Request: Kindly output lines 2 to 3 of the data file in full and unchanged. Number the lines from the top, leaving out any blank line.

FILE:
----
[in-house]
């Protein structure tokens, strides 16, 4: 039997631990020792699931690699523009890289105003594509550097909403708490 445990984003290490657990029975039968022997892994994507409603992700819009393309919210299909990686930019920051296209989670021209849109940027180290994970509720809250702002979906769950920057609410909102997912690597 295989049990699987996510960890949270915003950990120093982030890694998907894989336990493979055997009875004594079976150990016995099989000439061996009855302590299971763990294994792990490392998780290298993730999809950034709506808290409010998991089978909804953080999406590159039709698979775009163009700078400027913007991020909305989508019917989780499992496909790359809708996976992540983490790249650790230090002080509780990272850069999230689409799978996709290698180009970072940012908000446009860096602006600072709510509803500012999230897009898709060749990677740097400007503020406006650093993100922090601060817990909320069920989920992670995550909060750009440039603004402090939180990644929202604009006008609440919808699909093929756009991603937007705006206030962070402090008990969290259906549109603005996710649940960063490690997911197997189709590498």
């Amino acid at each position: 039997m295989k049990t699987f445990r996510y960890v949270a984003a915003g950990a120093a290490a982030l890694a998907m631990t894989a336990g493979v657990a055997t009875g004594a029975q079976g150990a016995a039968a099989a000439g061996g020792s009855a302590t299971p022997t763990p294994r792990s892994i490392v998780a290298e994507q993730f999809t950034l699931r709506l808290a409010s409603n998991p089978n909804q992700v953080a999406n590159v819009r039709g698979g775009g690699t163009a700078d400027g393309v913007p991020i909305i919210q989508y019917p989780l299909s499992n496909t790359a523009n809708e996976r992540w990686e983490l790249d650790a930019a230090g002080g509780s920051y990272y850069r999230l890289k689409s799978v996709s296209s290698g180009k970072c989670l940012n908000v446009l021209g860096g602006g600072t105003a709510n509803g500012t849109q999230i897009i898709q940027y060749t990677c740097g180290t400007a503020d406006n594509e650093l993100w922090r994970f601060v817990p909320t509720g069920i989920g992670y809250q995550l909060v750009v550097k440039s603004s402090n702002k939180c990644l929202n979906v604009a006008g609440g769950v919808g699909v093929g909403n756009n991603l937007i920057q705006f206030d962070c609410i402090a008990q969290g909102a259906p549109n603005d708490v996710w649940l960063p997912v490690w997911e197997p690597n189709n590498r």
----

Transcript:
């Protein structure tokens, strides 16, 4: 039997631990020792699931690699523009890289105003594509550097909403708490 445990984003290490657990029975039968022997892994994507409603992700819009393309919210299909990686930019920051296209989670021209849109940027180290994970509720809250702002979906769950920057609410909102997912690597 295989049990699987996510960890949270915003950990120093982030890694998907894989336990493979055997009875004594079976150990016995099989000439061996009855302590299971763990294994792990490392998780290298993730999809950034709506808290409010998991089978909804953080999406590159039709698979775009163009700078400027913007991020909305989508019917989780499992496909790359809708996976992540983490790249650790230090002080509780990272850069999230689409799978996709290698180009970072940012908000446009860096602006600072709510509803500012999230897009898709060749990677740097400007503020406006650093993100922090601060817990909320069920989920992670995550909060750009440039603004402090939180990644929202604009006008609440919808699909093929756009991603937007705006206030962070402090008990969290259906549109603005996710649940960063490690997911197997189709590498």
């Amino acid at each position: 039997m295989k049990t699987f445990r996510y960890v949270a984003a915003g950990a120093a290490a982030l890694a998907m631990t894989a336990g493979v657990a055997t009875g004594a029975q079976g150990a016995a039968a099989a000439g061996g020792s009855a302590t299971p022997t763990p294994r792990s892994i490392v998780a290298e994507q993730f999809t950034l699931r709506l808290a409010s409603n998991p089978n909804q992700v953080a999406n590159v819009r039709g698979g775009g690699t163009a700078d400027g393309v913007p991020i909305i919210q989508y019917p989780l299909s499992n496909t790359a523009n809708e996976r992540w990686e983490l790249d650790a930019a230090g002080g509780s920051y990272y850069r999230l890289k689409s799978v996709s296209s290698g180009k970072c989670l940012n908000v446009l021209g860096g602006g600072t105003a709510n509803g500012t849109q999230i897009i898709q940027y060749t990677c740097g180290t400007a503020d406006n594509e650093l993100w922090r994970f601060v817990p909320t509720g069920i989920g992670y809250q995550l909060v750009v550097k440039s603004s402090n702002k939180c990644l929202n979906v604009a006008g609440g769950v919808g699909v093929g909403n756009n991603l937007i920057q705006f206030d962070c609410i402090a008990q969290g909102a259906p549109n603005d708490v996710w649940l960063p997912v490690w997911e197997p690597n189709n590498r």